Amazon, Malfy Gin, and Building a Brand

First, an Update:

Last Friday, Wine and Spirits Daily reported that Mark Teasdale, CEO of Proximo Spirits is leaving to join Biggar & Leith, the company Founded by Elwyn Gladstone that markets Malfy Gin and Spytail Rum. Mark and Elwyn have previously worked together at Proximo and William Grant and collaborated on such new brands as Kraken Rum and Hendrick’s Gin, among many others.

I learned of this development after I wrote this article and it adds immensely to the story. Both these folks are top of the game spirits industry players. And, as you will see, Elwyn has already been doing amazing things with Malfy. So, this change builds on success and gives the company an even more important presence in the industry.

Leveraging the Power of Amazon and Direct-to-Consumer Sales

Malfy Con Limone Gin (the original product) is made in Italy from the luscious lemons of the Amalfi coast under the marketing and sales guidance of Elwyn, whose background includes senior positions at large spirits companies. (The original story on Elwyn and Malfy can be found here.)

I was wondering how Elwyn, with his large company experience, was making out with his fledging startup brand. So, last month, I checked in with him. He is, after all, one of the most creative and smart marketers I know. Could he transfer his skills honed at large spirits companies to a startup? In particular, I wanted to know how the brand was received by distributors. Would he get the same attention with Malfy as he got with Hendrick’s?

Little did I know when I reached out to Elwyn, that this journey is most unusual and a case study on how to beat the system and build a brand despite obstacles.

How is Malfy Doing?

After only just a few years in the market, the brand is on track to do over 185,000 6-pack cases in the US and around the world — the UK, other European markets, South and Central America, South Africa and elsewhere. He has lots of room to grow geographically and his re-order rates are impressive.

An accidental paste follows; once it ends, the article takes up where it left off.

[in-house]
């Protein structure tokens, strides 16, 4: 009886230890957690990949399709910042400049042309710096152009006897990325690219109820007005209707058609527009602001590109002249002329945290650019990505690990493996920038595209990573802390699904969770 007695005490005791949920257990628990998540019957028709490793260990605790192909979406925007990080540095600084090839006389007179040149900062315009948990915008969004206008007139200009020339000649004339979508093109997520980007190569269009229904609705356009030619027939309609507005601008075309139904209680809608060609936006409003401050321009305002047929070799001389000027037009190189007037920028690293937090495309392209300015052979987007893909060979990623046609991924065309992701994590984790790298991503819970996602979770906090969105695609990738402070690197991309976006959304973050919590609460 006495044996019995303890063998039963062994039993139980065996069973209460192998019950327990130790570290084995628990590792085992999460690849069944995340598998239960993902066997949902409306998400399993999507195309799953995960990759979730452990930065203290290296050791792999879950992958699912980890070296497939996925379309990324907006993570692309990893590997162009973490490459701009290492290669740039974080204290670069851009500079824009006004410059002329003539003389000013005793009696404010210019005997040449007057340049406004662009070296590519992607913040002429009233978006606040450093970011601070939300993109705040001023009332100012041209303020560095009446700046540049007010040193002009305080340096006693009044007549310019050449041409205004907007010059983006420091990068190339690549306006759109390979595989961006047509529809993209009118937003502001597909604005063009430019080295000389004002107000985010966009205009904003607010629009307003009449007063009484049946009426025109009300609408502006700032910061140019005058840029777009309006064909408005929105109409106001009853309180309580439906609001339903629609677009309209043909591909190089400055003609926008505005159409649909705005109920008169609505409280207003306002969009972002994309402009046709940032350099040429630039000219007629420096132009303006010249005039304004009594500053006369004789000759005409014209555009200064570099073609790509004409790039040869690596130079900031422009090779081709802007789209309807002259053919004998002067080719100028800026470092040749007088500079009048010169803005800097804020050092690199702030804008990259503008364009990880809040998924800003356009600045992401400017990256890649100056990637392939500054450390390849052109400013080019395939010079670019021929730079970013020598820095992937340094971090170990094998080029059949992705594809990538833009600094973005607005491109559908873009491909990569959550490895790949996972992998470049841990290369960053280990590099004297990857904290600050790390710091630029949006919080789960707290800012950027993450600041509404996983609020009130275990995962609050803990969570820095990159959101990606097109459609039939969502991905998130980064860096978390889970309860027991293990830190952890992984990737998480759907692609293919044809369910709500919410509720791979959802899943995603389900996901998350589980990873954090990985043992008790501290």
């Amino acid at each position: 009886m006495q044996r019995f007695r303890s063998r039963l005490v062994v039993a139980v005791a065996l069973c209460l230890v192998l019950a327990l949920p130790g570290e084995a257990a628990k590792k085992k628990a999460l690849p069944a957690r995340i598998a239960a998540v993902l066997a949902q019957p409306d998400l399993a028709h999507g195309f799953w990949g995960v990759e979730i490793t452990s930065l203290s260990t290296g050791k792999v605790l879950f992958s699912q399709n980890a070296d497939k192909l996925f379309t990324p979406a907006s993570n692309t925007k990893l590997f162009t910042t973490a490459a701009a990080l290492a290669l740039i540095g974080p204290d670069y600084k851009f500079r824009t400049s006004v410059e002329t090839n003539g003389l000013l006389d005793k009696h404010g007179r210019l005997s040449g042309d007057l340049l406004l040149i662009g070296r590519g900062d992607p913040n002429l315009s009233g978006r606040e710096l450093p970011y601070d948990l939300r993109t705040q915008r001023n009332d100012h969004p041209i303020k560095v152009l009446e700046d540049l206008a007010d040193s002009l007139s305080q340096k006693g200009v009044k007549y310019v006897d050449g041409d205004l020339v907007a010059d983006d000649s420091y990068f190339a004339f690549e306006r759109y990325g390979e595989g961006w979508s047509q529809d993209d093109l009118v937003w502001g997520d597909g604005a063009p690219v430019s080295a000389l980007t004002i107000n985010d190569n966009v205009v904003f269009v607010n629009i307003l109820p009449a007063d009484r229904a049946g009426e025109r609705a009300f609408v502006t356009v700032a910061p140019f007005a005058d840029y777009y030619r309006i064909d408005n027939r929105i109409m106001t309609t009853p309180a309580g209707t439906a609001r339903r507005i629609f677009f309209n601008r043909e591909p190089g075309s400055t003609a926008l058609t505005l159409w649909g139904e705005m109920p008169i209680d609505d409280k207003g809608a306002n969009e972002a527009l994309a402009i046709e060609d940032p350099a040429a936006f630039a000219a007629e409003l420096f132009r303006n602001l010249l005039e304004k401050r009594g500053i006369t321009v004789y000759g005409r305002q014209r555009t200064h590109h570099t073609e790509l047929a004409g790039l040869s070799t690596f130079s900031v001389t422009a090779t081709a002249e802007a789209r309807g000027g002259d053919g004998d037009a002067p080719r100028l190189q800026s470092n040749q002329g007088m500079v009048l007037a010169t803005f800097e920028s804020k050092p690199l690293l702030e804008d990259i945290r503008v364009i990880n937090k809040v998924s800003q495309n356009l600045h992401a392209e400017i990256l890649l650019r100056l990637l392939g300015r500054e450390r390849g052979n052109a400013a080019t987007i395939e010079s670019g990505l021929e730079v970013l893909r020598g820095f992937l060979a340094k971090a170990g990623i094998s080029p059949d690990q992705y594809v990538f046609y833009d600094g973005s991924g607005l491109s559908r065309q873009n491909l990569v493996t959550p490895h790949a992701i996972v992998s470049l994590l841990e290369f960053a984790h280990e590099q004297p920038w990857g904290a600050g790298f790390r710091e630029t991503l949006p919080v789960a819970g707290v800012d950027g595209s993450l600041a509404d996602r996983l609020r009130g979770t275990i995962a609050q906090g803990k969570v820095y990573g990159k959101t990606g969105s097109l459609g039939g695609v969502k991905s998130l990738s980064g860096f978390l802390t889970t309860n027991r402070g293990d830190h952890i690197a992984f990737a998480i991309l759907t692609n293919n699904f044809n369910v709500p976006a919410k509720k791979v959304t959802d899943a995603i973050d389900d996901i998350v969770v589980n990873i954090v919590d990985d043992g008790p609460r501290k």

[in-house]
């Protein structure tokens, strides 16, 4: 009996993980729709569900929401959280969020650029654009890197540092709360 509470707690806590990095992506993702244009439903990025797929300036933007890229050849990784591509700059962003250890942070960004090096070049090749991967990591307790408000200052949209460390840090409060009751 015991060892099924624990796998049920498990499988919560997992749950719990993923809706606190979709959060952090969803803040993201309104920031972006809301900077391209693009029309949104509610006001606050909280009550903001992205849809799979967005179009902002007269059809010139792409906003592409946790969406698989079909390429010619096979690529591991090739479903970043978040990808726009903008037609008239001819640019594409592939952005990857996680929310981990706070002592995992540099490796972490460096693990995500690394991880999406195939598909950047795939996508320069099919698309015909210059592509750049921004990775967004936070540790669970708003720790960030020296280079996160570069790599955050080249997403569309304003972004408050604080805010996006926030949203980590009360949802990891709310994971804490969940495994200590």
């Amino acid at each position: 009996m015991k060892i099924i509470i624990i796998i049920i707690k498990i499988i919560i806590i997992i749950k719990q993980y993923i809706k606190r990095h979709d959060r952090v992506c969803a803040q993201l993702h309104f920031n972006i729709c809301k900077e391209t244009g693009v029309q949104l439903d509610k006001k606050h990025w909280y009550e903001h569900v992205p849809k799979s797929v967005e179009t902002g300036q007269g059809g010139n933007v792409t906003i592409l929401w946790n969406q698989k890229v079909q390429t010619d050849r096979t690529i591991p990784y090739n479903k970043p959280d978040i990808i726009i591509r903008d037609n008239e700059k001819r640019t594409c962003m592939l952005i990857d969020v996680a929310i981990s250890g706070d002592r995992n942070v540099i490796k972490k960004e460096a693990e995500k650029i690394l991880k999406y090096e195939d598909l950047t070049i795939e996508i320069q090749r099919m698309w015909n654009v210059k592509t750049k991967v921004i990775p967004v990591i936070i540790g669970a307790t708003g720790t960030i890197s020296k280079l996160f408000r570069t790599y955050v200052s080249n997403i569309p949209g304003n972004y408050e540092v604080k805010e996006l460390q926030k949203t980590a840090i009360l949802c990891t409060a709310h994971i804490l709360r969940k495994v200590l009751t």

In the US, the brand is among the top 10 Super-Premium Gin in Nielsen (brands that cost more than $25 per bottle) growing at over 300% and on track to hit a top 5 position. The brand is distributed by Infinium Spirits in the US, and based on the aforementioned, I’d say they are paying attention to the brand.

He has also introduced a range of gin products. The US has the first launched Con Limone, and recently introduced Originale, a traditional gin. Outside the US, the Malfy Gin line also includes Gin Rosa, a Sicilian pink grapefruit gin, and Con Arancia, gin made with Sicilian blood oranges. He and Infinium Spirits will introduce these other gin line extensions in July.

That’s only part of the story—enter Amazon

It is fairly common for a new brand to look to the rest of the world (especially Europe) as a way to build a brand and generate sales, while waiting for the US market to wake up. What happens is that an importer is contacted, who probably has a stable of brands, and the wait for growth traction overseas becomes another frustration.